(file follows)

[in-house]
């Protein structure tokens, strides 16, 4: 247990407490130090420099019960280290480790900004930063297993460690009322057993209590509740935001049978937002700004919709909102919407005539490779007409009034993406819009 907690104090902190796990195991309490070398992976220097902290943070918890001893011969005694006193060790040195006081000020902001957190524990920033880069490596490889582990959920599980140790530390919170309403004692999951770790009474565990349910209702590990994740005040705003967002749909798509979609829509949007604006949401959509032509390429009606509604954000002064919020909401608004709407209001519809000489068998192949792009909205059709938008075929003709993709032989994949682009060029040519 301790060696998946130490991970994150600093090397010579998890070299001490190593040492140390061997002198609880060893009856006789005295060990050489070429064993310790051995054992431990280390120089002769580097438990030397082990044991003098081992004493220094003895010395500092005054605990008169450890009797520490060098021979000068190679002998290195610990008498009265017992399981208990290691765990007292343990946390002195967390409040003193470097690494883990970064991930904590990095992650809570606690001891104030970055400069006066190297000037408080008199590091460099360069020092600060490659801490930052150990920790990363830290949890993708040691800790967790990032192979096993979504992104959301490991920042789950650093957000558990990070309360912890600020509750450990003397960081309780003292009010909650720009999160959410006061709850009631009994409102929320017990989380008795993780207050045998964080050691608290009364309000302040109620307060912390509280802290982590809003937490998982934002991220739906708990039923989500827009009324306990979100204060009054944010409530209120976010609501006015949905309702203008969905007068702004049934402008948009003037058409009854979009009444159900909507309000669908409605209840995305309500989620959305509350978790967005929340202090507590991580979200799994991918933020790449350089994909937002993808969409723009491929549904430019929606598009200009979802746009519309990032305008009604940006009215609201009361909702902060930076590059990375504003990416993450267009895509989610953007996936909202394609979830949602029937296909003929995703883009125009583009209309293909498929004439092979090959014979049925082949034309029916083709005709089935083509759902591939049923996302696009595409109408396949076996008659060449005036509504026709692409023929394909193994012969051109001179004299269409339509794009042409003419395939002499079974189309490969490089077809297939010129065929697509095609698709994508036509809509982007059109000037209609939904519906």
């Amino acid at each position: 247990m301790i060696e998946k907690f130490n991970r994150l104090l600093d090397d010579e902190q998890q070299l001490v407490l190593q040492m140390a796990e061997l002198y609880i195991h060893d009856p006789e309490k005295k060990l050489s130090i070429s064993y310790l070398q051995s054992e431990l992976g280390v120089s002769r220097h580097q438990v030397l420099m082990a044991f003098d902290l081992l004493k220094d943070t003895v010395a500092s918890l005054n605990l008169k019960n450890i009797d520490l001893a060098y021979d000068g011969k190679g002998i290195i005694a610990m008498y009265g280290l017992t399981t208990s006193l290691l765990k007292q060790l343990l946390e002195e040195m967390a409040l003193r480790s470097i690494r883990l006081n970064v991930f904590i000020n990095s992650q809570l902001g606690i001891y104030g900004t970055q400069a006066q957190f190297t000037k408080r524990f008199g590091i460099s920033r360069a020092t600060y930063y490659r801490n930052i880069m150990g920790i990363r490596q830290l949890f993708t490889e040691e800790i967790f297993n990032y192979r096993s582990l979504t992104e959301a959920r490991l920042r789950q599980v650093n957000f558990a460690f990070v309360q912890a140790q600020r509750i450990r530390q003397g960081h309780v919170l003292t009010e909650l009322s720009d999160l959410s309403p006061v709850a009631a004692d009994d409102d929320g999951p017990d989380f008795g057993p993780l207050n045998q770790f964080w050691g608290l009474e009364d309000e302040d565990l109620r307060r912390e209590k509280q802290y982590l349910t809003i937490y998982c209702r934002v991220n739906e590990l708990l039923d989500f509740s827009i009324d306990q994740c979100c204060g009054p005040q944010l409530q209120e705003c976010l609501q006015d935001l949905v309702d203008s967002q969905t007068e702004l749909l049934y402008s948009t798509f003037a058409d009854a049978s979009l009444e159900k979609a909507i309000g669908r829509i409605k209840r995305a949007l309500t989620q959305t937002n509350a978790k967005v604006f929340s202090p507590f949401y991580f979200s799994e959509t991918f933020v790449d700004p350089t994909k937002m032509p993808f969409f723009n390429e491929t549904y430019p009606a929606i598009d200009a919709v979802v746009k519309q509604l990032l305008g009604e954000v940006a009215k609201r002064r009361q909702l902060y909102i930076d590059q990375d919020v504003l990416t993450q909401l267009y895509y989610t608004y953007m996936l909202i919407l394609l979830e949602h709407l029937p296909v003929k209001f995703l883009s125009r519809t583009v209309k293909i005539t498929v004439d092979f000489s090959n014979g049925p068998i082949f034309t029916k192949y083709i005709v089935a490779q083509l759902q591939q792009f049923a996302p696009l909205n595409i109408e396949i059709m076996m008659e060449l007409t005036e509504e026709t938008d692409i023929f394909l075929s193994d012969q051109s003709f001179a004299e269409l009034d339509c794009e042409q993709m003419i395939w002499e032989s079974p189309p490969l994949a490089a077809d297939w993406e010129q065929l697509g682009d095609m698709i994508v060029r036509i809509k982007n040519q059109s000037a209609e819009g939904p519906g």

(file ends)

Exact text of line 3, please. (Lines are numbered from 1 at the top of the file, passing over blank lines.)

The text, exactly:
């Amino acid at each position: 247990m301790i060696e998946k907690f130490n991970r994150l104090l600093d090397d010579e902190q998890q070299l001490v407490l190593q040492m140390a796990e061997l002198y609880i195991h060893d009856p006789e309490k005295k060990l050489s130090i070429s064993y310790l070398q051995s054992e431990l992976g280390v120089s002769r220097h580097q438990v030397l420099m082990a044991f003098d902290l081992l004493k220094d943070t003895v010395a500092s918890l005054n605990l008169k019960n450890i009797d520490l001893a060098y021979d000068g011969k190679g002998i290195i005694a610990m008498y009265g280290l017992t399981t208990s006193l290691l765990k007292q060790l343990l946390e002195e040195m967390a409040l003193r480790s470097i690494r883990l006081n970064v991930f904590i000020n990095s992650q809570l902001g606690i001891y104030g900004t970055q400069a006066q957190f190297t000037k408080r524990f008199g590091i460099s920033r360069a020092t600060y930063y490659r801490n930052i880069m150990g920790i990363r490596q830290l949890f993708t490889e040691e800790i967790f297993n990032y192979r096993s582990l979504t992104e959301a959920r490991l920042r789950q599980v650093n957000f558990a460690f990070v309360q912890a140790q600020r509750i450990r530390q003397g960081h309780v919170l003292t009010e909650l009322s720009d999160l959410s309403p006061v709850a009631a004692d009994d409102d929320g999951p017990d989380f008795g057993p993780l207050n045998q770790f964080w050691g608290l009474e009364d309000e302040d565990l109620r307060r912390e209590k509280q802290y982590l349910t809003i937490y998982c209702r934002v991220n739906e590990l708990l039923d989500f509740s827009i009324d306990q994740c979100c204060g009054p005040q944010l409530q209120e705003c976010l609501q006015d935001l949905v309702d203008s967002q969905t007068e702004l749909l049934y402008s948009t798509f003037a058409d009854a049978s979009l009444e159900k979609a909507i309000g669908r829509i409605k209840r995305a949007l309500t989620q959305t937002n509350a978790k967005v604006f929340s202090p507590f949401y991580f979200s799994e959509t991918f933020v790449d700004p350089t994909k937002m032509p993808f969409f723009n390429e491929t549904y430019p009606a929606i598009d200009a919709v979802v746009k519309q509604l990032l305008g009604e954000v940006a009215k609201r002064r009361q909702l902060y909102i930076d590059q990375d919020v504003l990416t993450q909401l267009y895509y989610t608004y953007m996936l909202i919407l394609l979830e949602h709407l029937p296909v003929k209001f995703l883009s125009r519809t583009v209309k293909i005539t498929v004439d092979f000489s090959n014979g049925p068998i082949f034309t029916k192949y083709i005709v089935a490779q083509l759902q591939q792009f049923a996302p696009l909205n595409i109408e396949i059709m076996m008659e060449l007409t005036e509504e026709t938008d692409i023929f394909l075929s193994d012969q051109s003709f001179a004299e269409l009034d339509c794009e042409q993709m003419i395939w002499e032989s079974p189309p490969l994949a490089a077809d297939w993406e010129q065929l697509g682009d095609m698709i994508v060029r036509i809509k982007n040519q059109s000037a209609e819009g939904p519906g």